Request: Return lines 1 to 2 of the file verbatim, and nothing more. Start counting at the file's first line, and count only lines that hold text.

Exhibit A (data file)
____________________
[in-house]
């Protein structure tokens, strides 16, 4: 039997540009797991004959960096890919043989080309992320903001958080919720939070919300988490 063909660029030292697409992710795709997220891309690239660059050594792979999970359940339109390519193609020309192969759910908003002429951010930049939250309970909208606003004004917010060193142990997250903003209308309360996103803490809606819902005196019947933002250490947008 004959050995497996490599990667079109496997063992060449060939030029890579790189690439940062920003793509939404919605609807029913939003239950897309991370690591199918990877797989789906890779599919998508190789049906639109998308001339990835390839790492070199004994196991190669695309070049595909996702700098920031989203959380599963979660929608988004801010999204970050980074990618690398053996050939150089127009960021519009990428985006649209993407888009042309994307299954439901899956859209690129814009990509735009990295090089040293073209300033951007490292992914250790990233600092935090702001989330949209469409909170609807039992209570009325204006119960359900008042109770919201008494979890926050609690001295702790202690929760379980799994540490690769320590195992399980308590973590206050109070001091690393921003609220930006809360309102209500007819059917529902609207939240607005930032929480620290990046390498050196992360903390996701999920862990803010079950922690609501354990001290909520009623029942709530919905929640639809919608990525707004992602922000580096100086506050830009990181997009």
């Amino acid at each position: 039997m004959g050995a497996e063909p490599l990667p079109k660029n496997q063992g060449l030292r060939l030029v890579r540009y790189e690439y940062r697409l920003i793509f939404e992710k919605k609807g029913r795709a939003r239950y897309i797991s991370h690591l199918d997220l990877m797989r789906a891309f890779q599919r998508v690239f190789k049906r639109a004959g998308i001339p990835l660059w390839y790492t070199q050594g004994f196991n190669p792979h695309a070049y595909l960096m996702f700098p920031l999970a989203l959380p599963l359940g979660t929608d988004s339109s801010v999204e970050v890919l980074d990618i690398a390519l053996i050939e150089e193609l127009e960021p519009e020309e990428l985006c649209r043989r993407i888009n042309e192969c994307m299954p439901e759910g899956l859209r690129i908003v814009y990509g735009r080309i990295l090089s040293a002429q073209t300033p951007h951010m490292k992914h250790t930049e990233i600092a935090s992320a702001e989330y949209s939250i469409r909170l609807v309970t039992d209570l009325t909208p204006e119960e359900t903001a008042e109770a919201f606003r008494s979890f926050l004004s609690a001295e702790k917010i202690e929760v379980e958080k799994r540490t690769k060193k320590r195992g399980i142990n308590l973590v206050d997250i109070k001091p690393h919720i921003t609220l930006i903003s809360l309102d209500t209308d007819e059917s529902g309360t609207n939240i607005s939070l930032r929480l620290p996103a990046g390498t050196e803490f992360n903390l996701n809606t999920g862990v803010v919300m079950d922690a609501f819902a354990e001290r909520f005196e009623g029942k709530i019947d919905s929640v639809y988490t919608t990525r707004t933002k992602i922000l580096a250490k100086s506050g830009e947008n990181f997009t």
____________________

[in-house]
């Protein structure tokens, strides 16, 4: 039997540009797991004959960096890919043989080309992320903001958080919720939070919300988490 063909660029030292697409992710795709997220891309690239660059050594792979999970359940339109390519193609020309192969759910908003002429951010930049939250309970909208606003004004917010060193142990997250903003209308309360996103803490809606819902005196019947933002250490947008 004959050995497996490599990667079109496997063992060449060939030029890579790189690439940062920003793509939404919605609807029913939003239950897309991370690591199918990877797989789906890779599919998508190789049906639109998308001339990835390839790492070199004994196991190669695309070049595909996702700098920031989203959380599963979660929608988004801010999204970050980074990618690398053996050939150089127009960021519009990428985006649209993407888009042309994307299954439901899956859209690129814009990509735009990295090089040293073209300033951007490292992914250790990233600092935090702001989330949209469409909170609807039992209570009325204006119960359900008042109770919201008494979890926050609690001295702790202690929760379980799994540490690769320590195992399980308590973590206050109070001091690393921003609220930006809360309102209500007819059917529902609207939240607005930032929480620290990046390498050196992360903390996701999920862990803010079950922690609501354990001290909520009623029942709530919905929640639809919608990525707004992602922000580096100086506050830009990181997009």